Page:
While Ottawa Senators captain Daniel Alfredsson says a long NHL lockout could mean the end of his career, defenceman Chris Phillips isn’t buying what NHL commissioner Gary Bettman is selling.
“I know it’s possible I have played my last game in the NHL,” Alfredsson told reporters in New York, where he served as a right hand man for players’ association director Donald Fehr.
Alfredsson, one of almost 300 NHL players who travelled to New York in a show of union solidarity, was standing on the right, directly behind Fehr, as he talked about the necessity for NHL owners to give more in order to avoid a lengthy NHL lockout.
A lockout now appears imminent, with the NHL poised to lock out its players at midnight Saturday, when the current collective bargaining agreement expires.
While Bettman says the NHL’s latest proposal will be taken off the table unless the players accept it before that deadline, Phillips believes it’s a bluff.
“He’s trying to play hardball,” Phillips, the Senators player representative, said before taking part in an informal skate Thursday morning at the Bell Sensplex.
“I just find that sort of hard to believe. It sounds like he doesn’t want to get a deal done. What happens if we come close to where they’re at right now? Does that mean you’re going to risk losing the season because you’re not willing to give at all? You get frustrated. He’s trying to play the mean tough guy and I guess you have to call him on it.”
The way Phillips sees it, the NHL is refusing to make any significant movement.
“I don’t understand why he would say that,” he said. “We’re trying to negotiate.”
The war of words continued in New York Thursday afternoon, with Bettman and Fehr both expressing their views.
It’s wrong to say the sides aren’t on the same page; they’re not even reading from the same book, with completely different philosophies on how to bridge the considerable gap.
The players’ association argues there are enough revenues for everyone to be happy, but believes the resolution is for significant revenue sharing, allowing the NHL’s richest teams to help prop up the weak sisters.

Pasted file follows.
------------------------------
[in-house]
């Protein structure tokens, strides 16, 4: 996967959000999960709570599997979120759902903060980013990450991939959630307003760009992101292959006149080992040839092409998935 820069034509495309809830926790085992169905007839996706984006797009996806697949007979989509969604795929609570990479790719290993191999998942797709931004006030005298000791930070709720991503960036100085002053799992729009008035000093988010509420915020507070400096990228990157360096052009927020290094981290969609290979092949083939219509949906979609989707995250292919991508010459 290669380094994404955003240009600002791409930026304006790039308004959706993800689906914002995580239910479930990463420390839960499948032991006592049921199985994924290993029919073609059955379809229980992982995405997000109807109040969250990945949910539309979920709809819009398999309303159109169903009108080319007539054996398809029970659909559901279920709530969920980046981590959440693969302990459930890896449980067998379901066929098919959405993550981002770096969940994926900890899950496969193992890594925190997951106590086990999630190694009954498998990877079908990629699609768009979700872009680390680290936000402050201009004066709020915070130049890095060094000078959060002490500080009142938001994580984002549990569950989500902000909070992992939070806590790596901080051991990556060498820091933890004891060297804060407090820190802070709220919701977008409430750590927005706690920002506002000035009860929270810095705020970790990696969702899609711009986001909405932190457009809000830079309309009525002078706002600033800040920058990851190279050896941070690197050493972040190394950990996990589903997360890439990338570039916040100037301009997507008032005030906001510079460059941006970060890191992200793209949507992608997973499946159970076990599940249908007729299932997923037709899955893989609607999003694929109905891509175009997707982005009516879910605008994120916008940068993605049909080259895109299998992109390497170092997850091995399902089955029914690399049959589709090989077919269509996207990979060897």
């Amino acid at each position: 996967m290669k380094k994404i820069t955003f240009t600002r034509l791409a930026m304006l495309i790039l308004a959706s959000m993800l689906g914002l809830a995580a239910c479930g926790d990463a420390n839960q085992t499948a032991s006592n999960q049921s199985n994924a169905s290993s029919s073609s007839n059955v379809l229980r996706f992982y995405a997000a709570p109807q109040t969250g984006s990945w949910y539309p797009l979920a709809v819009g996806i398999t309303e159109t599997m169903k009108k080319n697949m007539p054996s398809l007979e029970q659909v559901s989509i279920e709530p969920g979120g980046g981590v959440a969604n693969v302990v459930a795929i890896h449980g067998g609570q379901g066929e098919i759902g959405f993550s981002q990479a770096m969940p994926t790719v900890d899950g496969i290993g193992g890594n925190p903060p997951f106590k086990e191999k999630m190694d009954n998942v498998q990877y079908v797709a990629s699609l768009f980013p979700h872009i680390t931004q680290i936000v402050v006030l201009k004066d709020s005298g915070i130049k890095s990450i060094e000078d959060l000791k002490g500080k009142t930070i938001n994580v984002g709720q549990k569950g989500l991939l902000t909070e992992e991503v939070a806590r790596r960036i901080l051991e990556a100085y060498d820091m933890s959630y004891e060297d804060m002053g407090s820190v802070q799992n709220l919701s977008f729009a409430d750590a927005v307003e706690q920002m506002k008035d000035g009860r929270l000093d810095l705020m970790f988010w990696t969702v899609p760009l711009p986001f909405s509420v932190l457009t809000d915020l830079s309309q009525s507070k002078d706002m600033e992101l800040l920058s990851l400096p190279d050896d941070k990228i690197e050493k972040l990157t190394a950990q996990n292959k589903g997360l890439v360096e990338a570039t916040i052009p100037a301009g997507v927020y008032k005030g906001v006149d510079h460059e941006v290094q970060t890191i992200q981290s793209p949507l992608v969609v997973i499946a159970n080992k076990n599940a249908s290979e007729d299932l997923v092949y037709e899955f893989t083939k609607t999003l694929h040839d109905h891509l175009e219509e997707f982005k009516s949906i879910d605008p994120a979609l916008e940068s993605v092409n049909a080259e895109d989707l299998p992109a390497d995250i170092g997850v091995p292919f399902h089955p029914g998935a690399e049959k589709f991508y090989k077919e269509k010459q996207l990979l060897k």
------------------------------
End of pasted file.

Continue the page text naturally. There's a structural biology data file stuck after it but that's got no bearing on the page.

The NHL counters that the solution lies in players taking a smaller percentage of overall revenues – escalating downwards from 49 per cent from the current 57 per cent – as well as a rollback in current salaries.
Fehr talked about the necessity for “shared sacrifice” between players and owners, scoffing at the NHL’s latest proposal which he says amounts to a reduction of 17.5 per cent in the players share of revenues.
“The players want to find a way to make an agreement, they want to negotiate until we do,” Fehr said.
Bettman, however, contends that the players’ counter-offers have been “insignificant”, suggesting that the players’ proposals are based on assumptions that the league will continue to post lofty revenue increases every year. Bettman suggests the NHL’s changes from early proposals have been “fairly dramatic”.
While there are rumblings that not all owners are in full agreement with the NHL’s formal stance – only Bettman and league VP Bill Daly are free to speak on CBA matters – the commissioner said there was a “complete show of support” from the league’s board of governors to go ahead with a lockout following a meeting earlier Thursday.
Phillips is annoyed at Bettman’s characterization of the players’ offer.
“They feel that nothing has really changed on our side,” he said. “I don’t know where that’s coming from. I find that hard to believe. But that’s how he chooses to look at it.”
Add it all up and could be awhile, Senators fans, before NHL hockey returns, but the players insist they’re in for the long haul.
“The unity of the union is strong because we are nowhere near a deal,” Senators centre Jason Spezza told reporters in New York.